The windows of the aisles are early 15th century. A very fine window is that in the south end of the south transept. The Perpendicular tracery is very elaborate, the notch head terminations to the hood mould denoting that it is an insertion in a 14th century arch. The clerestory and aisle parapets are embattled, and below each is a cornice, with 15th century dog-tooth, ball-flower, nail-head, the four-leaved flower and other ornaments. There are five clerestory windows on each side, consisting of two lights under a depressed four centred arch. A peculiar feature is that the clerestory and two of its windows are returned round the east end of the nave. The windows inserted in place of the north transept are, modern. In the floor of the nave, near the font, is a slab which had a Latin inscription, which translated reads: “Here lie Thomas Adam, formerly of Wellhouse, senior, and Helena, his wife, merchant of the staple of Calais. He died in the year of our Lord 1483, on the 27th day of the month of April. Thomas Adam, junior, son of the aforesaid, also merchant of the staple of Calais, in the year of our Lord 1532, (or 1535) on whose souls may God have mercy. Amen.” [Now too worn to read] On the floor of the south transept, is an alabaster slab moved and damaged during Victorian alterations, its original location was on the floor of the south aisle, northward of the transept. It shows effigies of John Clarke, his two wives and their eight children. The text around the slabs edge reads: “Of you’re charyte pray for the they solls of John Clarke, Jone and Anys, hys wyvys, the whiche John decessyd the iii. day of February, in the yere of owre Lord God 1532, on whose solls Jesu have mercy, Amen.” In the floor of the chancel were several 17th century slabs, now lost, which recorded the deaths of members of the Cheselden family. When ‘Wright’ visited the church during the reign of Charles II, some of the windows contained armorial glass, exhibiting the arms of Lord Hastings (William Lord Hastings, who was murdered by command of the Duke of Gloucester, and whose estate was confiscated when he became Richard III, was chief forester of Rutland), the Earl of Clare and Gloucester, the Kings of East Angles, and of Beauchamp Earl of Warwick. The last-named was a considerable landowner in Rutland.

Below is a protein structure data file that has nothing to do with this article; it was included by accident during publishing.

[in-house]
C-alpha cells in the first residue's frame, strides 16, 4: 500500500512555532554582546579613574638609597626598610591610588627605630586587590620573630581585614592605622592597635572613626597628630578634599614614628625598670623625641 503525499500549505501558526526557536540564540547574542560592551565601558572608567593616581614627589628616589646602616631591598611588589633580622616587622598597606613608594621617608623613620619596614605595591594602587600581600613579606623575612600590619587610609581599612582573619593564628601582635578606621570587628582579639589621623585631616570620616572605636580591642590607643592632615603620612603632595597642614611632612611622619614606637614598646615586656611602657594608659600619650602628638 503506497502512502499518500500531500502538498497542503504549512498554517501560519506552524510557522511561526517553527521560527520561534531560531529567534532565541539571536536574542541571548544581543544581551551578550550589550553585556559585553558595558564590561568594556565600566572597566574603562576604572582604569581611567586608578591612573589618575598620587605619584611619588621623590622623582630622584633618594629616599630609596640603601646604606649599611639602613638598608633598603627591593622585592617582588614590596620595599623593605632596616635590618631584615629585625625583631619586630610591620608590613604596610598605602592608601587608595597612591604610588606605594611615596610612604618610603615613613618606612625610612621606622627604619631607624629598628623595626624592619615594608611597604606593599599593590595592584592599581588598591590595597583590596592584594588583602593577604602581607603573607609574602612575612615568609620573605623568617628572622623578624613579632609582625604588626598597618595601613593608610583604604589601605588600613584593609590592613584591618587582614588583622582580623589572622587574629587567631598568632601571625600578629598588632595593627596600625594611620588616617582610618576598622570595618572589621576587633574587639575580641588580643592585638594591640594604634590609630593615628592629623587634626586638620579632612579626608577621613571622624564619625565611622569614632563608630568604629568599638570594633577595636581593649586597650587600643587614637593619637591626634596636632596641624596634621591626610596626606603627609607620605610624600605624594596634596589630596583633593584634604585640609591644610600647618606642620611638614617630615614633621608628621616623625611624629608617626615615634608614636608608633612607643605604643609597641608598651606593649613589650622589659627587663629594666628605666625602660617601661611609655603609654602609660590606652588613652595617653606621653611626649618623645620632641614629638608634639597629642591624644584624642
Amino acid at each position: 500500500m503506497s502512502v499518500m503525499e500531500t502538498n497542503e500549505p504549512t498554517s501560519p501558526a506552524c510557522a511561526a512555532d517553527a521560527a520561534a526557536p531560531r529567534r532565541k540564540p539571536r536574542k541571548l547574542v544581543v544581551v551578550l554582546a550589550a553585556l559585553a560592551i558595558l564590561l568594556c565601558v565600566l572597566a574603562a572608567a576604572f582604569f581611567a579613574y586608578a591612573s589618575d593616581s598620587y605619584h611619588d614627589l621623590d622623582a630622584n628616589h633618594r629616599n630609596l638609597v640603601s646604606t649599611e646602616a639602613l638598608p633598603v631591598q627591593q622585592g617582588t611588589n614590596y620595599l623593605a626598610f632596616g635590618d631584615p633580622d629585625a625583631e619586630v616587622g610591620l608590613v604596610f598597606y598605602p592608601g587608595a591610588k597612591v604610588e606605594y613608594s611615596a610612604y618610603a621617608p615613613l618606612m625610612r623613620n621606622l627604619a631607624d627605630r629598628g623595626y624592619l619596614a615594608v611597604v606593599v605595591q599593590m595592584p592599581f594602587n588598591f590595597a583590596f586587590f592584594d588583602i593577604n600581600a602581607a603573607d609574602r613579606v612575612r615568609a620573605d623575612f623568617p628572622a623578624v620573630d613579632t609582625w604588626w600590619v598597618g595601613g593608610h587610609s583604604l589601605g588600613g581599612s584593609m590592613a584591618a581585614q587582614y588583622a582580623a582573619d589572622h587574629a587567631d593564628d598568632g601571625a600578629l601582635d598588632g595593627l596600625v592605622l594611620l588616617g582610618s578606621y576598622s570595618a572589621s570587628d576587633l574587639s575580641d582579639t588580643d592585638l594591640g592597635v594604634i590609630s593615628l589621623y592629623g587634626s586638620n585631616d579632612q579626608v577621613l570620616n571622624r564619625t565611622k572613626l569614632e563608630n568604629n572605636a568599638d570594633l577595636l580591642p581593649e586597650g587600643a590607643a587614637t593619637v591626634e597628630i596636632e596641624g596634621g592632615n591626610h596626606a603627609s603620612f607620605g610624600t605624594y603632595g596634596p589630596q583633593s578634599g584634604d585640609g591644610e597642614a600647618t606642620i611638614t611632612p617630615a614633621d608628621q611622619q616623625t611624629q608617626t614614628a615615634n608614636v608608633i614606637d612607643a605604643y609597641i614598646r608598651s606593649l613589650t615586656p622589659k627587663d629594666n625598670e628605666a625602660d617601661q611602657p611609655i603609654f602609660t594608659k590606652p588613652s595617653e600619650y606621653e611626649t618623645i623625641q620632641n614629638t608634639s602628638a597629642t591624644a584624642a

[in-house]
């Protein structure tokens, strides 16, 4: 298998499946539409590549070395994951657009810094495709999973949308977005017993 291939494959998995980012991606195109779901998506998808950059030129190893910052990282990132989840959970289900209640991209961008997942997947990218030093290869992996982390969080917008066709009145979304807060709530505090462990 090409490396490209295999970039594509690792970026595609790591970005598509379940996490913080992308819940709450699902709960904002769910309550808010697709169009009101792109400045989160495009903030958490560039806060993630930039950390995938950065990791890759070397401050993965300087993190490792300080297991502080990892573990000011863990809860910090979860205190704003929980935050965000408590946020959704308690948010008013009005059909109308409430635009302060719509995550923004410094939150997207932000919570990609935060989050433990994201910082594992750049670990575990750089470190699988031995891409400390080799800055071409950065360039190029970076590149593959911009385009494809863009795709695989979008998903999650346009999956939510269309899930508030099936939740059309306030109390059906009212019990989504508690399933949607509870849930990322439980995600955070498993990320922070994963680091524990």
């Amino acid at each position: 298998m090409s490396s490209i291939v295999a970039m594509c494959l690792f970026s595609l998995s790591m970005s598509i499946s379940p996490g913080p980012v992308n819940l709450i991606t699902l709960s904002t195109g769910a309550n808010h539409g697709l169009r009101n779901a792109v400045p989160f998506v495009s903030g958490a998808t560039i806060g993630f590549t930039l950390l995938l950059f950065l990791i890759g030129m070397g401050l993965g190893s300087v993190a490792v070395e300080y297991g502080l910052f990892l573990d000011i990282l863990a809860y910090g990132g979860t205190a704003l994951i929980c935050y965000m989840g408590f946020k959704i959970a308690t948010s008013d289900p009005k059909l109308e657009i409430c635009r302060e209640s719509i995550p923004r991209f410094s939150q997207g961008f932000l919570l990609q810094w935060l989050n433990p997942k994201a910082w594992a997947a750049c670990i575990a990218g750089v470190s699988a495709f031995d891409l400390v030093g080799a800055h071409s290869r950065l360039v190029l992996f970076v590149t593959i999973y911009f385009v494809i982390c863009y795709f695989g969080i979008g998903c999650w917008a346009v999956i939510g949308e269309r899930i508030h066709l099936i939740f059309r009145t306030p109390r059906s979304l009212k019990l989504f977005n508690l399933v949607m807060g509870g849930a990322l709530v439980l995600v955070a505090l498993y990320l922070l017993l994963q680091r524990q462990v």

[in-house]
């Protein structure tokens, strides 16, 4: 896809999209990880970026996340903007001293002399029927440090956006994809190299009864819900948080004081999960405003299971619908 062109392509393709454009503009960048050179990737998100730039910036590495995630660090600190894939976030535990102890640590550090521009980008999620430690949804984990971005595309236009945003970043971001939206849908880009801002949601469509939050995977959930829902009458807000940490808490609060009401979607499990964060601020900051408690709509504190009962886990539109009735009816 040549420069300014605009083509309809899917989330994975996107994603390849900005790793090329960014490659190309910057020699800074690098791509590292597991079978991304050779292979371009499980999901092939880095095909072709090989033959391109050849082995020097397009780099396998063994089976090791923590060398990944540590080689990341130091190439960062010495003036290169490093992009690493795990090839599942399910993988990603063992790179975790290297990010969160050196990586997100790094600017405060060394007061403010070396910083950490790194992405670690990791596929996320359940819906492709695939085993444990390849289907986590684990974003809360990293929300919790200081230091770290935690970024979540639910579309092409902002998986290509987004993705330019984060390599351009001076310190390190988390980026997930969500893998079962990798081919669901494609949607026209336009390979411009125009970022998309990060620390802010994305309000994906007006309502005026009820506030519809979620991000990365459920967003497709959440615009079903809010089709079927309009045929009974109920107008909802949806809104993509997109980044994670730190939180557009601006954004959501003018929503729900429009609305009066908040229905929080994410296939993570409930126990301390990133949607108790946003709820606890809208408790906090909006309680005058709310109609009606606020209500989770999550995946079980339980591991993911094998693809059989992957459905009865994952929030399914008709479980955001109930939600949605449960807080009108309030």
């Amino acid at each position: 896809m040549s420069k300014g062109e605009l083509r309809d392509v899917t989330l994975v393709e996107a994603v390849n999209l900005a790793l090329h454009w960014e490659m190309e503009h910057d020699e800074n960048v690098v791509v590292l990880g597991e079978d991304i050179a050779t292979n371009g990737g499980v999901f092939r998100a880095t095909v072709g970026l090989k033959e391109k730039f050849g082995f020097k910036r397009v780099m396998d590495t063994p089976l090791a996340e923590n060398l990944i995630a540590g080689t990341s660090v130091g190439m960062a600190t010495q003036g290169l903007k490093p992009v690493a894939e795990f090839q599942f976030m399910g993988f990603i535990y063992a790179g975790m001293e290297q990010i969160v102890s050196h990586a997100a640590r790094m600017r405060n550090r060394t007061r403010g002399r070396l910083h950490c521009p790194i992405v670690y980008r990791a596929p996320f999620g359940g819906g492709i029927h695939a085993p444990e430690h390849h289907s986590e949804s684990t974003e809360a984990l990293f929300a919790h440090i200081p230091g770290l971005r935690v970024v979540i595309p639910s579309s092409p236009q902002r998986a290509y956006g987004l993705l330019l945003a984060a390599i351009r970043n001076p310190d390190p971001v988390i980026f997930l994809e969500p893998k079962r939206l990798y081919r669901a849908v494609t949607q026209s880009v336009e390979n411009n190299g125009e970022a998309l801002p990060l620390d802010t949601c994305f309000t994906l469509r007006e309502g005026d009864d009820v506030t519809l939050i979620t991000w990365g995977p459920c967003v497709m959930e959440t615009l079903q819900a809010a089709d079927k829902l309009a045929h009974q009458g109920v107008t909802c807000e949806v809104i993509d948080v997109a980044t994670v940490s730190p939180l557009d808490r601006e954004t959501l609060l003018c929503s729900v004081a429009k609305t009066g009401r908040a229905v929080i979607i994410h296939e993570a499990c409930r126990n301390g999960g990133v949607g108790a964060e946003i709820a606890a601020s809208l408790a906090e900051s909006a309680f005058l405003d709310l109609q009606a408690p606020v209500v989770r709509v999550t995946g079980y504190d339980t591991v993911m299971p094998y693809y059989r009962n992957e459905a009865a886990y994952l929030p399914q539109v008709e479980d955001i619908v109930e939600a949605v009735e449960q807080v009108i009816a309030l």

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The Parish Church of St Peter & St Paul - The Building
Langham Village History Group